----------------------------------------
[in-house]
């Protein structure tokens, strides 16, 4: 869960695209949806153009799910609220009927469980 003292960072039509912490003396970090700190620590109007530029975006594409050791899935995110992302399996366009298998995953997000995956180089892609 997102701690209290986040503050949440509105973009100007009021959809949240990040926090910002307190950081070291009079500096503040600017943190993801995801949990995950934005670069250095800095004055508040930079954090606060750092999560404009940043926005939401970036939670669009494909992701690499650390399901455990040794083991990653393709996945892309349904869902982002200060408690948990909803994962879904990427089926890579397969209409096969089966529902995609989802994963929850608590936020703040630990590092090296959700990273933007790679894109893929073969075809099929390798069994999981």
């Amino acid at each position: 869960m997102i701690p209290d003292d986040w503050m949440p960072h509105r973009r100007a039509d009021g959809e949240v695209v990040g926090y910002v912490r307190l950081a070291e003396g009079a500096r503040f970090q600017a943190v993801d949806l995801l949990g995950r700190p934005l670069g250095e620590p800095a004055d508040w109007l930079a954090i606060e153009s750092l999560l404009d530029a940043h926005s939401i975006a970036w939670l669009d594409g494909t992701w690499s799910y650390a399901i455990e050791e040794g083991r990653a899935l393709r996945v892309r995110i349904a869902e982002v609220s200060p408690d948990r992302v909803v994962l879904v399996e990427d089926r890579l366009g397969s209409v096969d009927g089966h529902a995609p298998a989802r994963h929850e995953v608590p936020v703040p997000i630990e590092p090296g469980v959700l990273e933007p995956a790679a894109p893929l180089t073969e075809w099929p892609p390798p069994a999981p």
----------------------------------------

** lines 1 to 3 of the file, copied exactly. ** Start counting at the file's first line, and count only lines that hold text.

[in-house]
């Protein structure tokens, strides 16, 4: 869960695209949806153009799910609220009927469980 003292960072039509912490003396970090700190620590109007530029975006594409050791899935995110992302399996366009298998995953997000995956180089892609 997102701690209290986040503050949440509105973009100007009021959809949240990040926090910002307190950081070291009079500096503040600017943190993801995801949990995950934005670069250095800095004055508040930079954090606060750092999560404009940043926005939401970036939670669009494909992701690499650390399901455990040794083991990653393709996945892309349904869902982002200060408690948990909803994962879904990427089926890579397969209409096969089966529902995609989802994963929850608590936020703040630990590092090296959700990273933007790679894109893929073969075809099929390798069994999981």
């Amino acid at each position: 869960m997102i701690p209290d003292d986040w503050m949440p960072h509105r973009r100007a039509d009021g959809e949240v695209v990040g926090y910002v912490r307190l950081a070291e003396g009079a500096r503040f970090q600017a943190v993801d949806l995801l949990g995950r700190p934005l670069g250095e620590p800095a004055d508040w109007l930079a954090i606060e153009s750092l999560l404009d530029a940043h926005s939401i975006a970036w939670l669009d594409g494909t992701w690499s799910y650390a399901i455990e050791e040794g083991r990653a899935l393709r996945v892309r995110i349904a869902e982002v609220s200060p408690d948990r992302v909803v994962l879904v399996e990427d089926r890579l366009g397969s209409v096969d009927g089966h529902a995609p298998a989802r994963h929850e995953v608590p936020v703040p997000i630990e590092p090296g469980v959700l990273e933007p995956a790679a894109p893929l180089t073969e075809w099929p892609p390798p069994a999981p």